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Money being put in piggy bank

Although the philanthropic funding total was 2.5 percent lower than last fiscal year, it was still higher than the average over the past five years.

Photo illustration by Justin Morrison/Inside Higher Ed | Getty Images | Rawpixel

Higher education institutions in the U.S. took in $58 billion in philanthropic support during fiscal year 2023, according to the latest Voluntary Support of Education survey by the Council for Advancement and Support of Education, or CASE. This is the second-highest level of donations made in a single year, falling only 2.6 percent behind the record-shattering $59.5 billion raised in fiscal year 2022.

CASE officials say the survey’s results show “a pretty remarkable and astonishing level of philanthropic giving,” which demonstrates continued philanthropic support to the postsecondary sector despite a growing debate in the U.S. over the value of higher education.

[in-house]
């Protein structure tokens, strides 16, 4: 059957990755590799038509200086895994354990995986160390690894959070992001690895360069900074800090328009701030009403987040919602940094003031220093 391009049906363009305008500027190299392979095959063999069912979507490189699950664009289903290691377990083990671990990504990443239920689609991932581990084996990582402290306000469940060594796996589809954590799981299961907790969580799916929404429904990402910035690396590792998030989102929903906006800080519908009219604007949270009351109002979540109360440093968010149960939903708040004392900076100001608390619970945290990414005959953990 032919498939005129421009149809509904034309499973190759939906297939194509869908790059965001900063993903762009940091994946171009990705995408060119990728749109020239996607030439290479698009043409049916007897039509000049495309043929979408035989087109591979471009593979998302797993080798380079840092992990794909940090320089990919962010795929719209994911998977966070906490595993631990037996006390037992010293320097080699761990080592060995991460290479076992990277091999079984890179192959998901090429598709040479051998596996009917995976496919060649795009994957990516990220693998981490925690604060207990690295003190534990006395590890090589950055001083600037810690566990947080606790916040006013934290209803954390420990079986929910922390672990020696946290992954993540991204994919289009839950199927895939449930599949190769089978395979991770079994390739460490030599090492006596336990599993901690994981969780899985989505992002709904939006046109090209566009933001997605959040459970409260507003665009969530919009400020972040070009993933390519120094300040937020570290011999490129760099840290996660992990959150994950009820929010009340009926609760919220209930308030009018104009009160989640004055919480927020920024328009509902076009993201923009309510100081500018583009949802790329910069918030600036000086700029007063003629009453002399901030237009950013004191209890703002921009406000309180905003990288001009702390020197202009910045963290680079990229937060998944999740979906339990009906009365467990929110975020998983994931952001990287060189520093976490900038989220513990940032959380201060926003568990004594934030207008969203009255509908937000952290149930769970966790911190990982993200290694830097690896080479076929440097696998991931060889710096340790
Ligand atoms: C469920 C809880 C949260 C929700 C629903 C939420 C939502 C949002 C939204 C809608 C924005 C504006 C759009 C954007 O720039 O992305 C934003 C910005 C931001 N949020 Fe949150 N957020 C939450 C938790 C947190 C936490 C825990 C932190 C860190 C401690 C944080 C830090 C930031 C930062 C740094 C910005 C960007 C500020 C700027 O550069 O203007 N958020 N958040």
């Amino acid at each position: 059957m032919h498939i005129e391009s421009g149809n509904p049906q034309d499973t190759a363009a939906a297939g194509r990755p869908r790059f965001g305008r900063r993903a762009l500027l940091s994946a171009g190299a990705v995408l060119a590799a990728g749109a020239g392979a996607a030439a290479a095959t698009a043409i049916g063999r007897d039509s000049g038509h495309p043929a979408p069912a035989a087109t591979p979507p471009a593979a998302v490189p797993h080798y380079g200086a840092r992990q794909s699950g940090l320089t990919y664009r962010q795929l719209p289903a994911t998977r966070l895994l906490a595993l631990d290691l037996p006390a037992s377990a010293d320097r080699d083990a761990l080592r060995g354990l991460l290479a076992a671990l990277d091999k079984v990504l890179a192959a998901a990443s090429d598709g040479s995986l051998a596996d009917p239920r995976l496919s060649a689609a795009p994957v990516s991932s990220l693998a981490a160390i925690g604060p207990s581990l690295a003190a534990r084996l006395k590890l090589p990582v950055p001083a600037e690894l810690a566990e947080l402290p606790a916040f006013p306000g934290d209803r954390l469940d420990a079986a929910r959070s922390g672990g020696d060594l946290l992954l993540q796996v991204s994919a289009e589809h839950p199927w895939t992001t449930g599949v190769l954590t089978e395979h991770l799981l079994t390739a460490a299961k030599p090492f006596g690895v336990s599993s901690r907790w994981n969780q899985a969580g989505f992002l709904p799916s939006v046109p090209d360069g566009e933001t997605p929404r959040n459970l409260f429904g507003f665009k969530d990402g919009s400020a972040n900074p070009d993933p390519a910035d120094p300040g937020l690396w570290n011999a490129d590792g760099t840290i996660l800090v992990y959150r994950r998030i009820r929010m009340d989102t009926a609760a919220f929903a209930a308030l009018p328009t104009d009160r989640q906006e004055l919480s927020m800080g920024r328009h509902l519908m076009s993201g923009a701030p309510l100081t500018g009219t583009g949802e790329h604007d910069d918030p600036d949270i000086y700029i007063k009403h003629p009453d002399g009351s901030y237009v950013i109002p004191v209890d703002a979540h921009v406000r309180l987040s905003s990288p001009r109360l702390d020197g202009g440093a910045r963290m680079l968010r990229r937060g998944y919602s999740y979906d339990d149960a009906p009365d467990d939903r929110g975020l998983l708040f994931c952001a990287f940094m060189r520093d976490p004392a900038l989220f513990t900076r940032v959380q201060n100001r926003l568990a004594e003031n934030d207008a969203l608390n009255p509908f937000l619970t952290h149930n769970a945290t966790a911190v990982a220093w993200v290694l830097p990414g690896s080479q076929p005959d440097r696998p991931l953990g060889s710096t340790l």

Sue Cunningham, president and CEO of CASE, said that the level of support “should be a source of celebration and pride.” She added, “Recent headlines too frequently cast a negative light on the value of institutions of higher education. However, the trust demonstrated by this level of philanthropy tells a different story.”

Cunningham said that some decline in donations was expected this fiscal year after charitable contributions skyrocketed 12.5 percent last year—the largest year-over-year growth on record since 2000. And most of the decline was in gifts dedicated for capital expenses, which support the physical and economic infrastructure of institutions, as opposed to current operations.

“I think one needs to look at this kind of data in three- to five-year trends,” Cunningham said. “A slight decline for one year, and particularly since it’s the second highest in history, is not unduly concerning.”

Bruce Flessner, senior vice president of Grenzebach Glier + Associates, a fundraising and philanthropic management consulting group, voiced similar thoughts.